I remember my first day in primary school. A few faded images and two fresh non-visual impressions: a pleasant turpentine smell of floor polish and overwhelming noise. Noise so intensive that was a shock even for an experienced pre-school veteran. I felt myself so small, so lost in this hostile and oppressive environment, that I could think only about escape.
Today, the turpentine smell is gone from school together with oak floors, but the noise is still there, and it is even louder. Many people still believe that noise in school is something natural, specific to this environment, like snow at winter, but they don’t understand the essence of the problem.
For many years I was among them. I survived primary school somehow, being accustomed to the noise like a soldier in the trench. Many years later, leaving university with an architect diploma in the pocket I knew nothing about architectural acoustics. Like thousands of young architects before and after me. There is nothing strange then, that schools in Poland have such a bad acoustics – because it is usually a product of accidence (if not a Murphy Law).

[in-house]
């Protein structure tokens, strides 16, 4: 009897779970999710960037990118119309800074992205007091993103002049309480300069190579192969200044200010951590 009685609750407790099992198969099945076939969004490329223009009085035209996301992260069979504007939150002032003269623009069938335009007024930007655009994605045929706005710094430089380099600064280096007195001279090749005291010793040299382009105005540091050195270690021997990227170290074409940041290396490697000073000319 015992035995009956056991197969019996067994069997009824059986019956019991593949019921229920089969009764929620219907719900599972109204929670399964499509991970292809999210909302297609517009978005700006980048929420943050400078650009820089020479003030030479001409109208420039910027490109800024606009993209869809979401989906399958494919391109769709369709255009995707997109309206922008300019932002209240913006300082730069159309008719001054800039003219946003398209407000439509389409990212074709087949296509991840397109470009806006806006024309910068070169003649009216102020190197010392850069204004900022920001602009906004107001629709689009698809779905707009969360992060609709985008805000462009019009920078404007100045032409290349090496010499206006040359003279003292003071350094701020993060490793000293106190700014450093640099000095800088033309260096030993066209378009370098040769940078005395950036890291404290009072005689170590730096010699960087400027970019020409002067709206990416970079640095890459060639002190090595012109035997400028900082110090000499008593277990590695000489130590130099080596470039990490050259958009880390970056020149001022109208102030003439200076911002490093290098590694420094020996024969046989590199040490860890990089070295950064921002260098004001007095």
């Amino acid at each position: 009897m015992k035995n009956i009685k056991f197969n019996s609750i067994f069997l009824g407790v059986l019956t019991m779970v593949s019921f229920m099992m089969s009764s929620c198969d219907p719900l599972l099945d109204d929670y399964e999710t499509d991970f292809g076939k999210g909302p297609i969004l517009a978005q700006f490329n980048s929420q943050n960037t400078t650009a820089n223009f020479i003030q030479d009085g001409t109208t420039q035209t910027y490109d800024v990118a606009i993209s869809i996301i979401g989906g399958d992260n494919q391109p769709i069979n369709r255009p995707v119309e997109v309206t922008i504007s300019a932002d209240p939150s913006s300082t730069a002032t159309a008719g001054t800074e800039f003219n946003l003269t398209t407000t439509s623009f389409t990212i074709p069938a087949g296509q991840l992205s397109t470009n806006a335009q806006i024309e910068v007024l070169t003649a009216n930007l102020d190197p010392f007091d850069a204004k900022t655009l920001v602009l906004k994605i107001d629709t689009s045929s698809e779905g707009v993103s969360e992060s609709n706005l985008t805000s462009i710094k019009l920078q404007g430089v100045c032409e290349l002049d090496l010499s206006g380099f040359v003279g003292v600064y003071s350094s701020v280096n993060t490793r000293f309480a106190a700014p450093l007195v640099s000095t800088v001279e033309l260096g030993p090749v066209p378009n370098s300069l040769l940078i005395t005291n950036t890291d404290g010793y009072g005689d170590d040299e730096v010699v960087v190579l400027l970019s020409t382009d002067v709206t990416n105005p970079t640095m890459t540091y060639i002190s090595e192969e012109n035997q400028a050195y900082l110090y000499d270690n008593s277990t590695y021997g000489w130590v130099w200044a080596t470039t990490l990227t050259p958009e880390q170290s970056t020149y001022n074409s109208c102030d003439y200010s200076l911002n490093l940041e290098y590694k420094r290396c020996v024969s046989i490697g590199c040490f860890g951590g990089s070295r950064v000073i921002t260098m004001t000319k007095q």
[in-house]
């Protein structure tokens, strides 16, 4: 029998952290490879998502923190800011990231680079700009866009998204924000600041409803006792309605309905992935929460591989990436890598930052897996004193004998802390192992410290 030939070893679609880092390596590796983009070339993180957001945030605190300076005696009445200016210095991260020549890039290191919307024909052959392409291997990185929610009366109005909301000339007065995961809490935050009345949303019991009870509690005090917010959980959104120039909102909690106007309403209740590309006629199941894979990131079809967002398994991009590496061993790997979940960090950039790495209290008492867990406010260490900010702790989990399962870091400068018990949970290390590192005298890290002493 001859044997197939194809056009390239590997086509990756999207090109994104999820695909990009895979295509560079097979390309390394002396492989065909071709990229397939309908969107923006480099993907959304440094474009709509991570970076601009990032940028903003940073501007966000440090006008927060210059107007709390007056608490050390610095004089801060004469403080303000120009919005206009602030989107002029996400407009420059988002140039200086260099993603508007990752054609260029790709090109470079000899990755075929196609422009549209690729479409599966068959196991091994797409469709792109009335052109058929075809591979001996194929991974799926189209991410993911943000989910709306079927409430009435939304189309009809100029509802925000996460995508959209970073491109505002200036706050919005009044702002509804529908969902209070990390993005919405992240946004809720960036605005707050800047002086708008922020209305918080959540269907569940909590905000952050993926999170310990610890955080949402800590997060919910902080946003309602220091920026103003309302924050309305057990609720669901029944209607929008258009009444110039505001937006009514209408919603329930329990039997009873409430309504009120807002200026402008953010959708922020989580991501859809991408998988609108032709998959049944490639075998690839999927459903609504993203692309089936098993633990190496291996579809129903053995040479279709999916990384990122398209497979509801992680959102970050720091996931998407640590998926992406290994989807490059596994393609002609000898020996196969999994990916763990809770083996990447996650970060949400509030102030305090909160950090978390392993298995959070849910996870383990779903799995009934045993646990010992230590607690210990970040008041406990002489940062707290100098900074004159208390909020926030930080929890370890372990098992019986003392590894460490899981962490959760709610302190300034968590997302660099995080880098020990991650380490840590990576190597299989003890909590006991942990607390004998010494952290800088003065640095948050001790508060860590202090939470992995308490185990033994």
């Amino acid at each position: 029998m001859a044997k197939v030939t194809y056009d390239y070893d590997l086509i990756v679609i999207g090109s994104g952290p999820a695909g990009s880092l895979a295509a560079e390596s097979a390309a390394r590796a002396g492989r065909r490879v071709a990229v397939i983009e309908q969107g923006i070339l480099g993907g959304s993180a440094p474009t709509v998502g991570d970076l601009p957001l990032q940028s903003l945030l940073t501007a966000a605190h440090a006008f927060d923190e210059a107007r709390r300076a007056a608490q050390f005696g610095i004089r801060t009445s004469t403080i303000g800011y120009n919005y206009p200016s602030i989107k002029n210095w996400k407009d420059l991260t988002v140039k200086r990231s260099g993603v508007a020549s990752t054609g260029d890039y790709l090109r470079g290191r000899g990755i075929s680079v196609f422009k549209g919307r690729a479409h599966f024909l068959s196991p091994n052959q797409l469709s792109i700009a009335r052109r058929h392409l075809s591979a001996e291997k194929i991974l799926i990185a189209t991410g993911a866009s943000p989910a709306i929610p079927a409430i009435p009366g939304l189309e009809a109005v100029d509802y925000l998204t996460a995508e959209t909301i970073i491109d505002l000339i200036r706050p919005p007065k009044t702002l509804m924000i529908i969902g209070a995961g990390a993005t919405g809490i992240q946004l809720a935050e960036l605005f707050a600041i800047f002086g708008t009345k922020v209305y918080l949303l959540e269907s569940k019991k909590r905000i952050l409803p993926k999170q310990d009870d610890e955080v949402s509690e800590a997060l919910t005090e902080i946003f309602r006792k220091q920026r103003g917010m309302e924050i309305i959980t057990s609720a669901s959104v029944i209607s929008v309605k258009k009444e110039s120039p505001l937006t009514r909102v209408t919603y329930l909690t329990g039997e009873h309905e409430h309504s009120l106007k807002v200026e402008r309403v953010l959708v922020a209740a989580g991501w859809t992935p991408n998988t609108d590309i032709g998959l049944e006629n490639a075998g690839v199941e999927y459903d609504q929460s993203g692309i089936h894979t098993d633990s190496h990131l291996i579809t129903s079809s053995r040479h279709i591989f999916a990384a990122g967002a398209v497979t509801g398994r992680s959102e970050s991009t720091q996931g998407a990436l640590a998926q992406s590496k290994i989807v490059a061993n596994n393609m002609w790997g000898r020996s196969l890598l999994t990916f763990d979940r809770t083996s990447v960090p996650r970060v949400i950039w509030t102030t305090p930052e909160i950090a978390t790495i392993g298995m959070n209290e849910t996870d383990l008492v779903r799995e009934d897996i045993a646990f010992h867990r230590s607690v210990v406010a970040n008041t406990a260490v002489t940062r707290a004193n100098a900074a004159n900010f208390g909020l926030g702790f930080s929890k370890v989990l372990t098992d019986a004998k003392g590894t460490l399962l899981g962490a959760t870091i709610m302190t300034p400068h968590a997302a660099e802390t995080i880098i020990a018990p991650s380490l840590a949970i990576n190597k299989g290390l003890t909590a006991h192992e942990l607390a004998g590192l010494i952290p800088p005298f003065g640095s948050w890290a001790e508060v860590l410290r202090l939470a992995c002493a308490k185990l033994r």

People still believe that noise in school is something natural, specific to this environment, like snow in winter.
So when, over ten years ago, I started dealing with room acoustics in educational premises I was baffled by the fact that so little attention is given to this issue. Stress, fatigue, irritation, aggression, lack of concentration, bad speech intelligibility, vocal disorders – all those problems are induced by bad acoustics. The deeper I’m going into this subject, the more arguments I’m finding, the greater is my amazement, and this feeling is a major force motivating me in efforts to change this situation. And the greatest reward is another kind of amazement: wonderment in the faces of children who for the first time enter an acoustically treated classroom.